• In new gaffe, Facebook improperly collects email contacts for 1.5 million

    Facebook's privacy gaffes keep coming. On Wednesday, the social media company said it collected the stored email address lists of as many as 1.5 million users without permission. On Thursday, the company said the number of Instagram users affected by a previously reported password storage error was in the "millions," not the "tens of thousands" as previously estimated.

  • Facebook says it 'unintentionally uploaded' 1.5 million people's email contacts without their consent

    Since May 2016, the social-networking company has collected the contact lists of 1.5 million users new to the social network, Business Insider can reveal. The Silicon Valley company said the contact data was "unintentionally uploaded to Facebook," and it is now deleting them.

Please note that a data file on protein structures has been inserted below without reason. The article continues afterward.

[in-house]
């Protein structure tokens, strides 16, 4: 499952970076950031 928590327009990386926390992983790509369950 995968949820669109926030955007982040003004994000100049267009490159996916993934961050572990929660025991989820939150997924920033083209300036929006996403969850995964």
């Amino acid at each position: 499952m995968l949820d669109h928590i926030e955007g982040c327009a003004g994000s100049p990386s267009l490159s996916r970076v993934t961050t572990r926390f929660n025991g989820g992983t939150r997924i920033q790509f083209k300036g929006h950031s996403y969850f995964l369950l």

• With Nation Distracted by Mueller Report, Facebook Admits Millions of Users' Passwords Affected by Latest Privacy Breach

    On Thursday, Facebook added to a blog post from March 21 to let users know that instead of storing tens of thousands of Instagram passwords, as it had reported last month, the number of users affected by the privacy breach was in the millions. Facebook is the parent company of Instagram.

    "Since this post was published, we discovered additional logs of Instagram passwords being stored in a readable format," wrote Pedro Canahuati, vice president of Engineering, Security and Privacy. "We now estimate that this issue impacted millions of Instagram users. We will be notifying these users as we did the others."

    The stored passwords were found in January during a routine security check, according to Facebook. In March, when the breach was first announced, the company said the passwords were never visible to anyone outside of Facebook.